I think my favourite chapters of all are those that cover the humble Hyphen, used paradoxically both to join words and to split words across line ends, and the Dash in all its subtle variants. The treatment of the Hyphen contains a lively account of the compositor’s art, from the days of handpress to the weird hybrid world of mechanised and manual skill need to justify a column of type on a Linotype or Monotype machine. The chapter on the Dash is most entertaining, reminding us that there is not just one dash (as computer keyboards would have us believe), but a whole typographic family of them: the en dash, the em dash, the minus sign being just a few. All in danger of resolving into a single en dash/minus sign keystroke, until the designers of MS Word (yes, again, they get praise where it is due) made its autocorrection place an em dash where it should be as punctuation. But my greatest delight was to be reminded of the most exotic form of dash – the elongated version that can be found scattered all over the most daring works in the 17th and 18th centuries, attempting to hide a dirty word or a libelled person like an inadequately wispy piece of drapery.

No time to speak at length about the chapters on the manicule, the pointing finger, some of which I too have seen in the wild in medieval manuscripts and which is well worth reviving today; and the reminder of the wonderful family of footnote markers – the asterisk, the dagger, the double dagger or deisis, the series mark, the pilcrow and the double line, in reliable sequence. Little letters or numbers are so dull in comparison. Houston adds a witty footnote on the first page of this chapter:

* In honor of their role as footnote reference marks I plan to fill this chapter with numerous lengthy and entirely tangential footnotes so as to take full advantage.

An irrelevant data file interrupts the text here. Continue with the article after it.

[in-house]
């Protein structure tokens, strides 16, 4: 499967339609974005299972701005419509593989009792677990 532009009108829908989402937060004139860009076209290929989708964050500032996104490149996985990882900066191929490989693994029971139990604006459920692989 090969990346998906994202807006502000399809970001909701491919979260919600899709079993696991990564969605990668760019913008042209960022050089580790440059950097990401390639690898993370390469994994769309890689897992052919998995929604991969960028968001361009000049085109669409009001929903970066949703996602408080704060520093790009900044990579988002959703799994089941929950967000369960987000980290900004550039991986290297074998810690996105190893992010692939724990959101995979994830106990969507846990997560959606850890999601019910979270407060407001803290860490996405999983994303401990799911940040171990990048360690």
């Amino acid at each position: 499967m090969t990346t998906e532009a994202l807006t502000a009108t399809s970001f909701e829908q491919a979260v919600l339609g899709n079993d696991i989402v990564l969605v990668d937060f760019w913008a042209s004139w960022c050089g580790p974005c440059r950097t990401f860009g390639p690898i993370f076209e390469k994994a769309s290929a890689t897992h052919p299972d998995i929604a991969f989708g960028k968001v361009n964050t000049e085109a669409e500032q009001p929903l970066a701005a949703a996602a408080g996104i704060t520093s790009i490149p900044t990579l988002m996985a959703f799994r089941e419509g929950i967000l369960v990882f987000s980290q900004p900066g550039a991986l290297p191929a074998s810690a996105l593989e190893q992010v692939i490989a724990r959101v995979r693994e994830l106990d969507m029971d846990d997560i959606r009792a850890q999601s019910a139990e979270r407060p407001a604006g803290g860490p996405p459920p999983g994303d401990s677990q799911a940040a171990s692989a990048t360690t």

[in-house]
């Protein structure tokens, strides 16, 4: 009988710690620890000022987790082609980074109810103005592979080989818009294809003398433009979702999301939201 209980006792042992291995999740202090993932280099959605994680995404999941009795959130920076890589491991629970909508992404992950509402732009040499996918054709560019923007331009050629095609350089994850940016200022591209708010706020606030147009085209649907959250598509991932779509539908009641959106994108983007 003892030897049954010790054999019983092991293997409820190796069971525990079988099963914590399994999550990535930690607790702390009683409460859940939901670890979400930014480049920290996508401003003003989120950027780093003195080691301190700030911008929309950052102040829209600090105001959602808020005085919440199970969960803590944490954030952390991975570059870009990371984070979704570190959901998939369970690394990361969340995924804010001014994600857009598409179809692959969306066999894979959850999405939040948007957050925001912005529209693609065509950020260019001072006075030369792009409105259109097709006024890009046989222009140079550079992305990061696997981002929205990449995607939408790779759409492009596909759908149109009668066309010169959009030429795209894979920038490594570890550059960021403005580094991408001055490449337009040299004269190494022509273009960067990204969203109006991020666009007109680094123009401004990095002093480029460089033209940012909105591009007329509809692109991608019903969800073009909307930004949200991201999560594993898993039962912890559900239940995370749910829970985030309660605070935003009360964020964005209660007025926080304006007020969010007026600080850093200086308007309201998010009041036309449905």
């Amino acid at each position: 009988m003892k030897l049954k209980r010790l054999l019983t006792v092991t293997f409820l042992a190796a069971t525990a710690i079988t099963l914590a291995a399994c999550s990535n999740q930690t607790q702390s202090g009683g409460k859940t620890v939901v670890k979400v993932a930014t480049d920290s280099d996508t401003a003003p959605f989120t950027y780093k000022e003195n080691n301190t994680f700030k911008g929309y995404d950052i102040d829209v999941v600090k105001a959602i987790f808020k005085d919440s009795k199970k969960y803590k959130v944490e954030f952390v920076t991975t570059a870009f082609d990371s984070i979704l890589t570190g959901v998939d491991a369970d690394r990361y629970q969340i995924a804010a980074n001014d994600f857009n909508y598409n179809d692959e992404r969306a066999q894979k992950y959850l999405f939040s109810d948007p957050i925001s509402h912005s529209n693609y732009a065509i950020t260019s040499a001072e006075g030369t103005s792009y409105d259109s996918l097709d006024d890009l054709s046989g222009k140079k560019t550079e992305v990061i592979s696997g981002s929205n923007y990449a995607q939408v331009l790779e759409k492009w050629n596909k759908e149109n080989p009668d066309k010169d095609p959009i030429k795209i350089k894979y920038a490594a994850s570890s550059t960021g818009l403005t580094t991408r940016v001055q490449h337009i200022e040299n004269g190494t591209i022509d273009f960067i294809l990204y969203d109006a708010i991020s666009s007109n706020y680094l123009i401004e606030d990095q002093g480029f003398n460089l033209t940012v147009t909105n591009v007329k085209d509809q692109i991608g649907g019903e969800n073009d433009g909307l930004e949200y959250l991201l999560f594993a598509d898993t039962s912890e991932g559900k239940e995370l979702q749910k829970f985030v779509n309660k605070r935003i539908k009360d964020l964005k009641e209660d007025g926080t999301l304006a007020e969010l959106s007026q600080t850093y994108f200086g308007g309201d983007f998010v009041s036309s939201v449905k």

And he does.

More puzzling is the chapter on the now ubiquitous Hash symbol. Houston traces its obscure history from the manuscript era to its adoption for telecomms keypads by Bell Labs, and its naming as the Octothorpe. Well, that was news to me. He seems to contend that Twitter appropriated the octothorpe to use for the hashtag – and yet, my memory extends back pre-Twitter, and I am certain that a) I only ever knew the symbol # as Hash and b) never had any clue its name was Octothorpe. Rather odd, but I love the name!

Modern innovations such as the Interrobang, a single character to use for simultaneous surprise and query (?!), and Irony points do not seem to have got a true foothold in modern typography or writing style, but the chapters do enable Houston to tell some typographic tall tales, and celebrate some heroes. Houston is an old-fashioned amateur explorer in this respect, honouring those who have blazed his trail.

As befits a book about the wilder shores of typography, its design and production make it a thing of beauty. It is typset with scrupulous elegance, and makes full use of the exotic wild punctuation marks it celebrates, many of them in red as if a modern rubricator has gone through the text. Footnotes are copious wild and anecdotal digressions; there are numerous references, so that the end notes and index at the back take up almost a quarter of the book. There is a handy list of the different characters and their names, omitting only a shy favourite of mine, the || (that’s the nearest I can render it), whose name I therefore still do not know. The author is from the US, and the book was published there first, hence the odd instance of US spelling that seems to have escaped. All in all, it is a book that is a pleasure to hold, a delight to the eye, and a dose of enlightenment to those who love to read and are curious to know how text has come to look and behave the way it does in our era.

Shady Characters, by Keith Houston. London: Particular Books, 2013. 352pp
ISBN 13: 9781846146473
The author’s rather beautiful website, which gives a good idea of the look and feel of the book, is HERE.

3 comments on “Shady Characters, by Keith Houston

  1. Rhoda Baxter
    January 22, 2014

    I know a typography geek who would love this. I shall make a note. Thanks!

  2. Jackie
    January 23, 2014

    This was a terrific review of a book that sounds thoroughly enjoyable. The subject is fascinating and your enthusiasm makes me want to scamper out and grab it off the shelf.
    I think I like the artistry of typography and this book would really delve into that, along with the historical backgrounds. The author’s humor makes it sound very entertaining as well and I like the pun of the title. Thanks for highlighting this book and not letting ti be overlooked.

  3. Kate
    January 24, 2014

    I do like the idea of a coelocanth of typography!

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This entry was posted on January 22, 2014 by in Entries by Hilary, Non fiction: language, Non-fiction: graphic and tagged , , , , , .